KDAQ Repairs:

1:38pm

Wed September 28, 2011
The Two-Way

NYPD Will Examine Use Of Pepper Spray On 'Occupy Wall Street' Protesters

Originally published on Wed September 28, 2011 2:13 pm

Internal Affairs investigators from his department are going to look into whether it was appropriate for a high-ranking officer to use pepper spray Saturday on four women protesters at the ongoing "Occupy Wall Street" demonstration, Police Commissioner Raymond Kelly said earlier today.

According to The New York Times' City Room blog:

"Kelly said concerns about the pepper spray episode had been referred to the Civilian Complaint Review Board, an independent agency that investigates allegations of police misconduct. Mr. Kelly said the department would also 'look at it ourselves as well,' and added that the internal inquiry would be handled by the Internal Affairs Bureau."

If you haven't yet seen the video of what happened when the women got sprayed, here it is. The women say they weren't doing anything wrong. On Saturday, about 80 people were arrested when protesters marched from lower Manhattan to Union Square.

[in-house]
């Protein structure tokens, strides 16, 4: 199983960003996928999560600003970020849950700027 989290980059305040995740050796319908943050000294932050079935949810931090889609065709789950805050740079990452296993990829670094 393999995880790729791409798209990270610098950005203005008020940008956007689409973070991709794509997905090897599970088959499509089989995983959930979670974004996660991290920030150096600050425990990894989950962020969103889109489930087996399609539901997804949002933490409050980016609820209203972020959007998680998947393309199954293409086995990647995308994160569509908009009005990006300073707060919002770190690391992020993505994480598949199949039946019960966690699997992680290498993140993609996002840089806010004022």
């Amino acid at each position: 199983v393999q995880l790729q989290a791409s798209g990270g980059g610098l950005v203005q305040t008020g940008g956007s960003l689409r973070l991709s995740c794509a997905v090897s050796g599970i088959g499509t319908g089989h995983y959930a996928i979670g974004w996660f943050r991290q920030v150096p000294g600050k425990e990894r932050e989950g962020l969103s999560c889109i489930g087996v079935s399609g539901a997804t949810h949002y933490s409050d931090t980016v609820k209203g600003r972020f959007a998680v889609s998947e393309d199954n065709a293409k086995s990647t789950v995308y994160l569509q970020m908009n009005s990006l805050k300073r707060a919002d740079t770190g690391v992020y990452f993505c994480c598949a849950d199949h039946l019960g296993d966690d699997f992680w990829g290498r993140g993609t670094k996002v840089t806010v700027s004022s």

New York's Gothamist blog adds that, "photographs and especially videos of the NYPD's actions during the occupation of Wall Street have sparked outrage and media attention regarding the protests. ... Accordingly, witnesses, including our own photographer, tell us that the NYPD has been specifically targeting photographers and videographers for arrest."

What is the protest all about? Arun Venugopal, of member station WNYC reported for All Things Considered yesterday that the hundreds of protesters who are eating, sleeping and rallying at an outdoor plaza in Manhattan:

"Feel the American political system is being gamed by corporations and the wealthy, what they call the 1 percent. The demonstrators have no leader and so far, they don't have any solutions, either. But amid the air mattresses and sleeping bags scattered across the park, they discuss everything from income disparities to keeping their camp clean."

Copyright 2013 NPR. To see more, visit http://www.npr.org/.